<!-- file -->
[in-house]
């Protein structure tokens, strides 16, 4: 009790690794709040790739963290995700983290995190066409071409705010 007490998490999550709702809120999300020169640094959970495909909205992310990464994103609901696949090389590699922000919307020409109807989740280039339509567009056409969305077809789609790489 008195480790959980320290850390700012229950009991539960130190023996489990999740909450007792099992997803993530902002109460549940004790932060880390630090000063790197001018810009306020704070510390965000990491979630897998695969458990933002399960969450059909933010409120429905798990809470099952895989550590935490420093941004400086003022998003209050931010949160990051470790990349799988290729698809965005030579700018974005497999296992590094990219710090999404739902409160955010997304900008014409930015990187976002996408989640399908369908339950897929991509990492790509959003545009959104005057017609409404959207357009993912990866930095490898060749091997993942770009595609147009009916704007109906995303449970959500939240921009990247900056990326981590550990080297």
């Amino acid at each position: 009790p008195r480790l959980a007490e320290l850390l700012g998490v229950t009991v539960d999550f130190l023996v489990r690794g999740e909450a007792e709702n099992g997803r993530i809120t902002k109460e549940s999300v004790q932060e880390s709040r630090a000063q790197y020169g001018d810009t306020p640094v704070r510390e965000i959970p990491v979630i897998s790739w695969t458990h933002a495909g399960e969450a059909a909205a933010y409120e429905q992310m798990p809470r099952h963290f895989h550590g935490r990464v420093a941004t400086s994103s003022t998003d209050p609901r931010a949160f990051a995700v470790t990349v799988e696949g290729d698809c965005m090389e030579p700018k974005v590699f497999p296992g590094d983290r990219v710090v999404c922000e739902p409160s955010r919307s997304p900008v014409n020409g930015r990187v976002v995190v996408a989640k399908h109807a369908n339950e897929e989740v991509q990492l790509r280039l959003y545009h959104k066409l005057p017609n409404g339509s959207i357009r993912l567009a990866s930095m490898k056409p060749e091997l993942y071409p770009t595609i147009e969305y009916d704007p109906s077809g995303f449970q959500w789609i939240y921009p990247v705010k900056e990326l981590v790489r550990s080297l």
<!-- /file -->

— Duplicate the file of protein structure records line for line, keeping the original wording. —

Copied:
[in-house]
């Protein structure tokens, strides 16, 4: 009790690794709040790739963290995700983290995190066409071409705010 007490998490999550709702809120999300020169640094959970495909909205992310990464994103609901696949090389590699922000919307020409109807989740280039339509567009056409969305077809789609790489 008195480790959980320290850390700012229950009991539960130190023996489990999740909450007792099992997803993530902002109460549940004790932060880390630090000063790197001018810009306020704070510390965000990491979630897998695969458990933002399960969450059909933010409120429905798990809470099952895989550590935490420093941004400086003022998003209050931010949160990051470790990349799988290729698809965005030579700018974005497999296992590094990219710090999404739902409160955010997304900008014409930015990187976002996408989640399908369908339950897929991509990492790509959003545009959104005057017609409404959207357009993912990866930095490898060749091997993942770009595609147009009916704007109906995303449970959500939240921009990247900056990326981590550990080297």
């Amino acid at each position: 009790p008195r480790l959980a007490e320290l850390l700012g998490v229950t009991v539960d999550f130190l023996v489990r690794g999740e909450a007792e709702n099992g997803r993530i809120t902002k109460e549940s999300v004790q932060e880390s709040r630090a000063q790197y020169g001018d810009t306020p640094v704070r510390e965000i959970p990491v979630i897998s790739w695969t458990h933002a495909g399960e969450a059909a909205a933010y409120e429905q992310m798990p809470r099952h963290f895989h550590g935490r990464v420093a941004t400086s994103s003022t998003d209050p609901r931010a949160f990051a995700v470790t990349v799988e696949g290729d698809c965005m090389e030579p700018k974005v590699f497999p296992g590094d983290r990219v710090v999404c922000e739902p409160s955010r919307s997304p900008v014409n020409g930015r990187v976002v995190v996408a989640k399908h109807a369908n339950e897929e989740v991509q990492l790509r280039l959003y545009h959104k066409l005057p017609n409404g339509s959207i357009r993912l567009a990866s930095m490898k056409p060749e091997l993942y071409p770009t595609i147009e969305y009916d704007p109906s077809g995303f449970q959500w789609i939240y921009p990247v705010k900056e990326l981590v790489r550990s080297l």